Diagnosing NPD – what the manuals say

How does someone get a diagnosis of narcissistic personality disorder? Well there are two main sources of diagnostic criteria for mental health conditions. One is the Diagnostic and Statistical Manual (DSM) published by the American Psychiatric Association, the other is the ICD-10 Classification of Mental and Behavioural Disorders published by the World Health Authority. If the person meets the criteria for diagnosis as listed in these academic publications then their clinician (a GP, psychiatrist or psychoanalyst) would be able to diagnose narcissistic personality disorder. Only its not as simple as that.

First off the DSM has changed the criteria for diagnosing personality disorders. The previous edition DSM IV had one version and the present version DSM V has a rather different version. The ICD-10 doesn’t list Narcissistic Personality Disorder at all in the main body of the classification, it could be diagnosed as an other personality disorder not fitting the listed disorders. They include a comment on NPD in the appendix where the DSM IV criteria and listed and it is suggested this is a topic for further discussion and research.

So why all the contradiction and disagreement? The DSM IV criteria have been criticised from within the psychiatric medical community on several points.

Firstly the emphasis in the diagnostic criteria in DSM IV is placed on  the way NPD appears to outside observers in the actions and behaviours of the PD person. Not a lot of emphasis is put on the internal state of mind and thought processes occurring in the PD person which then lead to the behaviours. The result of this is twofold. The clinician has little to go on when trying identify NPD in a therapeutic situation. Imagine a person has all sorts of problems with their relationships and gets depressed, sees a doctor and starts talking about their feelings and thoughts. The DMS IV describes behaviours in a social-interpersonal setting which the clinician never sees. The clinician needs more information about the internal landscape of someone with NPD to identify it in a person in therapy.

The other problem is that the behaviours of someone with NPD overlap with behaviours shown by other personality disorders. This blurring of the boundaries of personality disorders is unhelpful if you believe (as I think many psychiatrists do) that each disorder is caused by a particular and specific developmental disruption in the person’s early life. The nature of the damage done and the age it occurred at will uniquely determine the manifestation of the disorder. Well I’m not sure I would be confident in supporting that discrete definition in its entirity but that seems to be the underlying assumption in wanting less overlap between the disorders.

If the definition of the disorder is heavily behaviourally based there will always be a tendency for cross-diagnosis between disorders as two people can behave in a similar way for entirely different reasons. Ideally one needs to identify the key features of the disorder as they appear externally to others and internally as the person experiences it themselves. The marked thing about NPD is that the external presentation of behaviours almost completely contradicts the internal experience of the sufferer. They act extremely self assured and superior, they feel utterly ashamed and inferior. The external behaviour is enacted as a way of suppressing the internal feelings which the NPD sufferer has, in the main, stuffed into their subconscious.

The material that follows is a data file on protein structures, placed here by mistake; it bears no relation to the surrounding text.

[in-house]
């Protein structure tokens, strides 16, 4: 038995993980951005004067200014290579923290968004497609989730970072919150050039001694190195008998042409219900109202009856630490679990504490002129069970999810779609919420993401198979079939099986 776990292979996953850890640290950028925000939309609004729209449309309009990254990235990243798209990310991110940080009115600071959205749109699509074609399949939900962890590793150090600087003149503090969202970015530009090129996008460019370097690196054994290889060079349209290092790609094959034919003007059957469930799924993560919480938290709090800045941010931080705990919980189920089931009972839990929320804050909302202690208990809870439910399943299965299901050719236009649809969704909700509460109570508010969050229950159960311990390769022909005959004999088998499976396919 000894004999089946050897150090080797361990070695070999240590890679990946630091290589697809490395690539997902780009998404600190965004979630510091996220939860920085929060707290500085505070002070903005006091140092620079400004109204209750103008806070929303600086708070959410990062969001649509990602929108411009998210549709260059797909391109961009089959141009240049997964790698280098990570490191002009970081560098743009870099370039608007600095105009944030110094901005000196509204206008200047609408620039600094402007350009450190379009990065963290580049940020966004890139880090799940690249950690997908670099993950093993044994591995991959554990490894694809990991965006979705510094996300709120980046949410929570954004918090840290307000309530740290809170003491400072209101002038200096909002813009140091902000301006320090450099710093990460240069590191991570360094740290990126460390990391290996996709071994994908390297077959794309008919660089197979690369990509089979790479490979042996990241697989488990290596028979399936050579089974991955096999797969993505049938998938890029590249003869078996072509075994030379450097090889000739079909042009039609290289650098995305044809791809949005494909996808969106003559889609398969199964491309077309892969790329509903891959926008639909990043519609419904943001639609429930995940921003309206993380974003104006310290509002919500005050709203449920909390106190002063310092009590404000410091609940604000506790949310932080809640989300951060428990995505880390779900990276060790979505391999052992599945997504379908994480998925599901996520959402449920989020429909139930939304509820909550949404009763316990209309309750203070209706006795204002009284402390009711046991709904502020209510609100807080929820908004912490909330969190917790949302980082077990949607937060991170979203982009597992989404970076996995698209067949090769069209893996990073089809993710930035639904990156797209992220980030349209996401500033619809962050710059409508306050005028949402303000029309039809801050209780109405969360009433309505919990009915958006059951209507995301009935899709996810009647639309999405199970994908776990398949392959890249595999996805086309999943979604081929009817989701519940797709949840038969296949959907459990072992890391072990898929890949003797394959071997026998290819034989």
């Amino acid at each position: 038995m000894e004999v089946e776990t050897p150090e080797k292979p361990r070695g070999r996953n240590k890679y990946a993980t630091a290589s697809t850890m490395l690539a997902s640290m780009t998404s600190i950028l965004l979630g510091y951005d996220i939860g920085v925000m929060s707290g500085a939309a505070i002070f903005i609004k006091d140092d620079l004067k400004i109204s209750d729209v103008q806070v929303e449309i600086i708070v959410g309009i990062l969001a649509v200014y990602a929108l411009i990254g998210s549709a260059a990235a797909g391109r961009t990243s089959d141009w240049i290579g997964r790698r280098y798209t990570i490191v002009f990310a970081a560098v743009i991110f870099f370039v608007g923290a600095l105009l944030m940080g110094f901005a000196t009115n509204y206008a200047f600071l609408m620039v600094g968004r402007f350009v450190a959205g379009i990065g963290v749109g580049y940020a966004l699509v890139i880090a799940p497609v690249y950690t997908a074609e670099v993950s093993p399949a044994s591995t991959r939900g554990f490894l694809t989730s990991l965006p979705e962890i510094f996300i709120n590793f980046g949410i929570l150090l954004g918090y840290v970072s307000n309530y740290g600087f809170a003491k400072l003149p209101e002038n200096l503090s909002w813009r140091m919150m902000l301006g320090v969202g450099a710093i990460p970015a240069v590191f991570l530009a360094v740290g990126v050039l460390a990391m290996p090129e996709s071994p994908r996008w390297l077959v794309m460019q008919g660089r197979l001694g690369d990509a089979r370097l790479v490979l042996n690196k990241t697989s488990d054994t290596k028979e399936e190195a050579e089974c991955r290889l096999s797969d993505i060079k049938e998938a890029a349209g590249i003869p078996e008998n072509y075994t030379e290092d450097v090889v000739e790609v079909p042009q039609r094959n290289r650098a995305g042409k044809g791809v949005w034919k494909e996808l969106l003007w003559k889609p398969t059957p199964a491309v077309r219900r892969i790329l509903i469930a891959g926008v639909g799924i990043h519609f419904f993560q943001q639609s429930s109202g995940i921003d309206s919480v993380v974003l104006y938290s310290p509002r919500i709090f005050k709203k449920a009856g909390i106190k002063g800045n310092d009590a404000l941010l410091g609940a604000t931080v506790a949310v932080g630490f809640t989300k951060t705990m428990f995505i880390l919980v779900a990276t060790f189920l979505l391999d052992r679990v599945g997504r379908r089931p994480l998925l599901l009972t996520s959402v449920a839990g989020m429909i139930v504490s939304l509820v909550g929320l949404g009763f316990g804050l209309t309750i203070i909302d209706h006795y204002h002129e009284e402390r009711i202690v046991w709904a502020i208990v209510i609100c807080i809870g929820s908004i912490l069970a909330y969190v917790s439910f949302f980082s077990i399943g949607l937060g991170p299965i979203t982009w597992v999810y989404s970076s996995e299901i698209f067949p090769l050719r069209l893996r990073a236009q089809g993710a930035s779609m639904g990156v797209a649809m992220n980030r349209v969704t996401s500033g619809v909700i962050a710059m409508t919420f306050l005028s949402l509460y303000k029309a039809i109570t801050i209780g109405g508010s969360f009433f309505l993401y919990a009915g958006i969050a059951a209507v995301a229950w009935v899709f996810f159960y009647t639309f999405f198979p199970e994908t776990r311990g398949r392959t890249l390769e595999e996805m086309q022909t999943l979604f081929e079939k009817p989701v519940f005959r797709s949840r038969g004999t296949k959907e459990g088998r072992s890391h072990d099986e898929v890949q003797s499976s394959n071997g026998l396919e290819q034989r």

This criticism of the DSM IV criteria and general debate on the subject in the clinical literature means there has been no agreement between DSM and ICD-10. There is no argument that such a set of behaviours for the surmised reasons exists. NPD is seen in many clinical settings. ICD-10 wants a clear set of symptoms before it will include NPD as a specific named personality disorder, DSM updates itself periodically to try and keep abreast of developments. The WHO manual is more conservative, the American manual is criticised for medicalising all manner of behaviours and being in hock to large pharmaceutical companies (who for a price will sell you a drug to treat the disorders in the DSM).

Below is a straight copy and paste from the relevant tomes.

DSM IV Criteria for diagnosing a personality disorder

A. An enduring pattern of inner experience and behavior the deviates  markedly from the expectations of the individual’s culture. This pattern is manifested in two (or more) of the following areas:
1. Cognition (i.e., ways of perceiving and interpreting self, other people and events)
2. Affectivity (i.e., the range, intensity, liability, and appropriateness of emotional response)
3. Interpersonal functioning
4. Impulse control
B. The enduring pattern is inflexible and pervasive across a broad range of personal and social situations.
C. The enduring pattern leads to clinically significant distress or impairment in social, occupational, or other important areas of functioning.
D. The pattern is stable and of long duration, and its onset can be traced back at least to adolescence or early adulthood.
E. The enduring pattern is not better accounted for as a manifestation or consequence of another mental disorder.
F. The enduring pattern is not due to the direct physiological effects of a substance (e.g., a drug abuse, a medication) or a general medical condition (e.g., head trauma).

DSM IV criteria for NPD

A. A pervasive pattern of grandiosity (in fantasy or behavior), need for admiration, and lack of empathy, beginning by early adulthood and present in a variety of contexts, as indicated by five (or more) of the following: